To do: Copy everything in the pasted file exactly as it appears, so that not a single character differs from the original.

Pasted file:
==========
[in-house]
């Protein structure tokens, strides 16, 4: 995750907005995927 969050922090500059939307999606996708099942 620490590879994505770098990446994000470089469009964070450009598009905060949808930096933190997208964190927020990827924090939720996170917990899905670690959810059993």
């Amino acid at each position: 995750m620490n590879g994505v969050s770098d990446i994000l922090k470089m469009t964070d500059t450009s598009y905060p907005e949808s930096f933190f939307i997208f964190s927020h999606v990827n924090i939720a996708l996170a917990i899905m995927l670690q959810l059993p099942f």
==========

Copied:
[in-house]
């Protein structure tokens, strides 16, 4: 995750907005995927 969050922090500059939307999606996708099942 620490590879994505770098990446994000470089469009964070450009598009905060949808930096933190997208964190927020990827924090939720996170917990899905670690959810059993």
């Amino acid at each position: 995750m620490n590879g994505v969050s770098d990446i994000l922090k470089m469009t964070d500059t450009s598009y905060p907005e949808s930096f933190f939307i997208f964190s927020h999606v990827n924090i939720a996708l996170a917990i899905m995927l670690q959810l059993p099942f």